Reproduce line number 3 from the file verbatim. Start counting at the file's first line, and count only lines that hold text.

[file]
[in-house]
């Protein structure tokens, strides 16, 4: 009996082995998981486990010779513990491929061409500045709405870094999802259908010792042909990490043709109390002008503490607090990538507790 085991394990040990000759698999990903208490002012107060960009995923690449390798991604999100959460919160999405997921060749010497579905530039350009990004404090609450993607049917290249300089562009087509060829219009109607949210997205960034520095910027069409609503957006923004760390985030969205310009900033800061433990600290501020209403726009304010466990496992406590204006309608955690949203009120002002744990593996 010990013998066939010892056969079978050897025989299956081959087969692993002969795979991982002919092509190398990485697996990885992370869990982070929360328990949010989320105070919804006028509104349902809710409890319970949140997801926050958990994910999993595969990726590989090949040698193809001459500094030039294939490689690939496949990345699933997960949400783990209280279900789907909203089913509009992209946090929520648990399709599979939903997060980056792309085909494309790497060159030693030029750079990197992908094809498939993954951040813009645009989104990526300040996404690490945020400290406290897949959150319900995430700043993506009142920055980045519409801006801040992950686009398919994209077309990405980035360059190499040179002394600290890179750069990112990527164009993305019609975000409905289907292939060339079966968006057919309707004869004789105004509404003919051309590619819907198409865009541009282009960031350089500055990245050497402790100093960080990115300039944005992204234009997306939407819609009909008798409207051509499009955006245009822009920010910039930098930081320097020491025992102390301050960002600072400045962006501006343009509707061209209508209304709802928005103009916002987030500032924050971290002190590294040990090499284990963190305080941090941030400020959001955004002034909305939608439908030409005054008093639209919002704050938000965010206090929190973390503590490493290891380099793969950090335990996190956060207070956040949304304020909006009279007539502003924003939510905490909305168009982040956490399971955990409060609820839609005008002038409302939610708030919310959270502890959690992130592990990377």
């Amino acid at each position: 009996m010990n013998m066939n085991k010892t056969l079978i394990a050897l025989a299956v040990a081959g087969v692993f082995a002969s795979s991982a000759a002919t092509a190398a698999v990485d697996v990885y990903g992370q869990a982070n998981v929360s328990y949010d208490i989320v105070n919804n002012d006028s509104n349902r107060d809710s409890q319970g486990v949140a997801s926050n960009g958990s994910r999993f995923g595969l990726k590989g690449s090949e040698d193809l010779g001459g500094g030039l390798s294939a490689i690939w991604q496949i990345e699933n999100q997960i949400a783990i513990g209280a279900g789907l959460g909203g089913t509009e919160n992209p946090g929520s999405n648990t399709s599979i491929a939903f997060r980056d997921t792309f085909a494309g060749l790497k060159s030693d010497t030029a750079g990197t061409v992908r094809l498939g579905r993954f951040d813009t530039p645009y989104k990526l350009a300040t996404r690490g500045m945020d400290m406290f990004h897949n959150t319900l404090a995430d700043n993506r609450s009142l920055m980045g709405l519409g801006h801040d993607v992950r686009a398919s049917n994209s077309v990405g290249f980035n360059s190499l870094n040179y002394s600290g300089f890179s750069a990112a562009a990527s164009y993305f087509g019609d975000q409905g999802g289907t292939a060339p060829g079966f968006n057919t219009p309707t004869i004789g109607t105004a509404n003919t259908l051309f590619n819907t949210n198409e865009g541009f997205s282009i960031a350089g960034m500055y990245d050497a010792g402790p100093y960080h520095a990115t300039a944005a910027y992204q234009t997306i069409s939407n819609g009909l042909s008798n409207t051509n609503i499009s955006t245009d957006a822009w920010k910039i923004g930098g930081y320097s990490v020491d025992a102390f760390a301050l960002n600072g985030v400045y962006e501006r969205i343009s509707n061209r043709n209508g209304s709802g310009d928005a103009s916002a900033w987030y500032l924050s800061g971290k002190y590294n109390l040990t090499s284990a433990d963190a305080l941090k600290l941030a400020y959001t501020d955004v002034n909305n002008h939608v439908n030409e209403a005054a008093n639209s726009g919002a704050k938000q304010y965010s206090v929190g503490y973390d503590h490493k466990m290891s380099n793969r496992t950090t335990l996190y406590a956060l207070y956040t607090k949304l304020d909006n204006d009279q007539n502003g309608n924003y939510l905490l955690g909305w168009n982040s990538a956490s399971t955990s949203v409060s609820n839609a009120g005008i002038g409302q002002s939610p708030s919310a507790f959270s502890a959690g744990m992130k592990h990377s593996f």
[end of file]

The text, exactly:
């Amino acid at each position: 009996m010990n013998m066939n085991k010892t056969l079978i394990a050897l025989a299956v040990a081959g087969v692993f082995a002969s795979s991982a000759a002919t092509a190398a698999v990485d697996v990885y990903g992370q869990a982070n998981v929360s328990y949010d208490i989320v105070n919804n002012d006028s509104n349902r107060d809710s409890q319970g486990v949140a997801s926050n960009g958990s994910r999993f995923g595969l990726k590989g690449s090949e040698d193809l010779g001459g500094g030039l390798s294939a490689i690939w991604q496949i990345e699933n999100q997960i949400a783990i513990g209280a279900g789907l959460g909203g089913t509009e919160n992209p946090g929520s999405n648990t399709s599979i491929a939903f997060r980056d997921t792309f085909a494309g060749l790497k060159s030693d010497t030029a750079g990197t061409v992908r094809l498939g579905r993954f951040d813009t530039p645009y989104k990526l350009a300040t996404r690490g500045m945020d400290m406290f990004h897949n959150t319900l404090a995430d700043n993506r609450s009142l920055m980045g709405l519409g801006h801040d993607v992950r686009a398919s049917n994209s077309v990405g290249f980035n360059s190499l870094n040179y002394s600290g300089f890179s750069a990112a562009a990527s164009y993305f087509g019609d975000q409905g999802g289907t292939a060339p060829g079966f968006n057919t219009p309707t004869i004789g109607t105004a509404n003919t259908l051309f590619n819907t949210n198409e865009g541009f997205s282009i960031a350089g960034m500055y990245d050497a010792g402790p100093y960080h520095a990115t300039a944005a910027y992204q234009t997306i069409s939407n819609g009909l042909s008798n409207t051509n609503i499009s955006t245009d957006a822009w920010k910039i923004g930098g930081y320097s990490v020491d025992a102390f760390a301050l960002n600072g985030v400045y962006e501006r969205i343009s509707n061209r043709n209508g209304s709802g310009d928005a103009s916002a900033w987030y500032l924050s800061g971290k002190y590294n109390l040990t090499s284990a433990d963190a305080l941090k600290l941030a400020y959001t501020d955004v002034n909305n002008h939608v439908n030409e209403a005054a008093n639209s726009g919002a704050k938000q304010y965010s206090v929190g503490y973390d503590h490493k466990m290891s380099n793969r496992t950090t335990l996190y406590a956060l207070y956040t607090k949304l304020d909006n204006d009279q007539n502003g309608n924003y939510l905490l955690g909305w168009n982040s990538a956490s399971t955990s949203v409060s609820n839609a009120g005008i002038g409302q002002s939610p708030s919310a507790f959270s502890a959690g744990m992130k592990h990377s593996f």